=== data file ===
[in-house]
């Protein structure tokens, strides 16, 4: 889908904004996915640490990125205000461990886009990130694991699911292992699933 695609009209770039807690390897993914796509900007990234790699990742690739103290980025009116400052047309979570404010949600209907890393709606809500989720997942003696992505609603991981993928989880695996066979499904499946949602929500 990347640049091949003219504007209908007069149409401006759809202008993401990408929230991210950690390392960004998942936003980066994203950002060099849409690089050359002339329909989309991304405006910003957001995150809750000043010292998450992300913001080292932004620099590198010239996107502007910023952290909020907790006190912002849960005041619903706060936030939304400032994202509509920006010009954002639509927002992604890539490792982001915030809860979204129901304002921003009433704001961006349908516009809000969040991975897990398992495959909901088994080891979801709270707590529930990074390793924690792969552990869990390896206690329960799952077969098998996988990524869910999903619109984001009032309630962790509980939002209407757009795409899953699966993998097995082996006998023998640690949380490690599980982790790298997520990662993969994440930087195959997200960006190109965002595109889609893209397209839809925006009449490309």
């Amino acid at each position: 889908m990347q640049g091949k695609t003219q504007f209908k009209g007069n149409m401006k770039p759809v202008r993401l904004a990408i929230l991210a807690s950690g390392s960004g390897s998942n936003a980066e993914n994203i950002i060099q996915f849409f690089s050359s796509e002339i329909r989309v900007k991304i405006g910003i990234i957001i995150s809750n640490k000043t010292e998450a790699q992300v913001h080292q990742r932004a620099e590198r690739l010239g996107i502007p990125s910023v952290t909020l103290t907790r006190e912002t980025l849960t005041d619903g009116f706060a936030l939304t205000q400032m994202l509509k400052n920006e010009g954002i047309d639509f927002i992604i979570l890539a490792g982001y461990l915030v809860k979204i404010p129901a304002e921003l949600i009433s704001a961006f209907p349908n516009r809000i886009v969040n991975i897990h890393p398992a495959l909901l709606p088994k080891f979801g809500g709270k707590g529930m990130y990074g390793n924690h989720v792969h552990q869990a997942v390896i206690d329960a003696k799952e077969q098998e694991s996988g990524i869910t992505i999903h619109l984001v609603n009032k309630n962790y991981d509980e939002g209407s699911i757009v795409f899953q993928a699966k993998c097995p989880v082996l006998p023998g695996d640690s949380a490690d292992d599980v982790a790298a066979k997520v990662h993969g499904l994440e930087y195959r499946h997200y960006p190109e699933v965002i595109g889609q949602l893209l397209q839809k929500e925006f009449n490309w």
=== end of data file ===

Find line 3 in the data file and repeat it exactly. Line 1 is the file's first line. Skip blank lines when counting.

């Amino acid at each position: 889908m990347q640049g091949k695609t003219q504007f209908k009209g007069n149409m401006k770039p759809v202008r993401l904004a990408i929230l991210a807690s950690g390392s960004g390897s998942n936003a980066e993914n994203i950002i060099q996915f849409f690089s050359s796509e002339i329909r989309v900007k991304i405006g910003i990234i957001i995150s809750n640490k000043t010292e998450a790699q992300v913001h080292q990742r932004a620099e590198r690739l010239g996107i502007p990125s910023v952290t909020l103290t907790r006190e912002t980025l849960t005041d619903g009116f706060a936030l939304t205000q400032m994202l509509k400052n920006e010009g954002i047309d639509f927002i992604i979570l890539a490792g982001y461990l915030v809860k979204i404010p129901a304002e921003l949600i009433s704001a961006f209907p349908n516009r809000i886009v969040n991975i897990h890393p398992a495959l909901l709606p088994k080891f979801g809500g709270k707590g529930m990130y990074g390793n924690h989720v792969h552990q869990a997942v390896i206690d329960a003696k799952e077969q098998e694991s996988g990524i869910t992505i999903h619109l984001v609603n009032k309630n962790y991981d509980e939002g209407s699911i757009v795409f899953q993928a699966k993998c097995p989880v082996l006998p023998g695996d640690s949380a490690d292992d599980v982790a790298a066979k997520v990662h993969g499904l994440e930087y195959r499946h997200y960006p190109e699933v965002i595109g889609q949602l893209l397209q839809k929500e925006f009449n490309w």